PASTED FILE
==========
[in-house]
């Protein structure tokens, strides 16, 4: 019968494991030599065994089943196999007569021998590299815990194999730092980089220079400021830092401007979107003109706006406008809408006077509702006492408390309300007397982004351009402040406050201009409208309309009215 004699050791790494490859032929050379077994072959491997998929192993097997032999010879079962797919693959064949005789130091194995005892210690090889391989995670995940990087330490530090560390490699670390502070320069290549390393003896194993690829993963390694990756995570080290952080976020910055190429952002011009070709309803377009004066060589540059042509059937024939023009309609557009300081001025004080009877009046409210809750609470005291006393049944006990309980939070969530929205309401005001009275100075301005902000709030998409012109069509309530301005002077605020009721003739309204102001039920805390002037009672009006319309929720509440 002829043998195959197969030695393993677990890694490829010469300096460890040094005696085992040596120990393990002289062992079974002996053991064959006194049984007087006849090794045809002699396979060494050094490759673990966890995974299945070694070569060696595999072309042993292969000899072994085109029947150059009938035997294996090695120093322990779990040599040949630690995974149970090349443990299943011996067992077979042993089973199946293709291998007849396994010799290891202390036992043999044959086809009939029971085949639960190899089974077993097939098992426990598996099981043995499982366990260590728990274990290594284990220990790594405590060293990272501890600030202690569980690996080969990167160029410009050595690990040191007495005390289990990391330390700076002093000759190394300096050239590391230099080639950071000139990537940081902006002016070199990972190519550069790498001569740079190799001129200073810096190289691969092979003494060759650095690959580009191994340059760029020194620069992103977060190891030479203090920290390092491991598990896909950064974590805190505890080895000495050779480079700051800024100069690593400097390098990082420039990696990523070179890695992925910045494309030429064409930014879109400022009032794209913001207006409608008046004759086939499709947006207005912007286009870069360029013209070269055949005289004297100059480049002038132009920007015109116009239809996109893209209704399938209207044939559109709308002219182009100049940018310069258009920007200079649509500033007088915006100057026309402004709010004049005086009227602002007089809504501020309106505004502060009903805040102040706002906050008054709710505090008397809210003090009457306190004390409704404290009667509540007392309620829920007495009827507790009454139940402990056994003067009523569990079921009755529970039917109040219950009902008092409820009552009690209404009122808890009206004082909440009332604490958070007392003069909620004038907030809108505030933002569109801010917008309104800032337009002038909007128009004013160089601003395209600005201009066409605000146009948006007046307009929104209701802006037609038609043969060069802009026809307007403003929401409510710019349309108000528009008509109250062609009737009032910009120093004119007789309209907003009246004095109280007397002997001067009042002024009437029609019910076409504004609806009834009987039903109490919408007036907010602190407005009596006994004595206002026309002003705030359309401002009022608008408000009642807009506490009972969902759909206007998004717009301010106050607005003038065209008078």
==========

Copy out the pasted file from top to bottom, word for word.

[in-house]
């Protein structure tokens, strides 16, 4: 019968494991030599065994089943196999007569021998590299815990194999730092980089220079400021830092401007979107003109706006406008809408006077509702006492408390309300007397982004351009402040406050201009409208309309009215 004699050791790494490859032929050379077994072959491997998929192993097997032999010879079962797919693959064949005789130091194995005892210690090889391989995670995940990087330490530090560390490699670390502070320069290549390393003896194993690829993963390694990756995570080290952080976020910055190429952002011009070709309803377009004066060589540059042509059937024939023009309609557009300081001025004080009877009046409210809750609470005291006393049944006990309980939070969530929205309401005001009275100075301005902000709030998409012109069509309530301005002077605020009721003739309204102001039920805390002037009672009006319309929720509440 002829043998195959197969030695393993677990890694490829010469300096460890040094005696085992040596120990393990002289062992079974002996053991064959006194049984007087006849090794045809002699396979060494050094490759673990966890995974299945070694070569060696595999072309042993292969000899072994085109029947150059009938035997294996090695120093322990779990040599040949630690995974149970090349443990299943011996067992077979042993089973199946293709291998007849396994010799290891202390036992043999044959086809009939029971085949639960190899089974077993097939098992426990598996099981043995499982366990260590728990274990290594284990220990790594405590060293990272501890600030202690569980690996080969990167160029410009050595690990040191007495005390289990990391330390700076002093000759190394300096050239590391230099080639950071000139990537940081902006002016070199990972190519550069790498001569740079190799001129200073810096190289691969092979003494060759650095690959580009191994340059760029020194620069992103977060190891030479203090920290390092491991598990896909950064974590805190505890080895000495050779480079700051800024100069690593400097390098990082420039990696990523070179890695992925910045494309030429064409930014879109400022009032794209913001207006409608008046004759086939499709947006207005912007286009870069360029013209070269055949005289004297100059480049002038132009920007015109116009239809996109893209209704399938209207044939559109709308002219182009100049940018310069258009920007200079649509500033007088915006100057026309402004709010004049005086009227602002007089809504501020309106505004502060009903805040102040706002906050008054709710505090008397809210003090009457306190004390409704404290009667509540007392309620829920007495009827507790009454139940402990056994003067009523569990079921009755529970039917109040219950009902008092409820009552009690209404009122808890009206004082909440009332604490958070007392003069909620004038907030809108505030933002569109801010917008309104800032337009002038909007128009004013160089601003395209600005201009066409605000146009948006007046307009929104209701802006037609038609043969060069802009026809307007403003929401409510710019349309108000528009008509109250062609009737009032910009120093004119007789309209907003009246004095109280007397002997001067009042002024009437029609019910076409504004609806009834009987039903109490919408007036907010602190407005009596006994004595206002026309002003705030359309401002009022608008408000009642807009506490009972969902759909206007998004717009301010106050607005003038065209008078």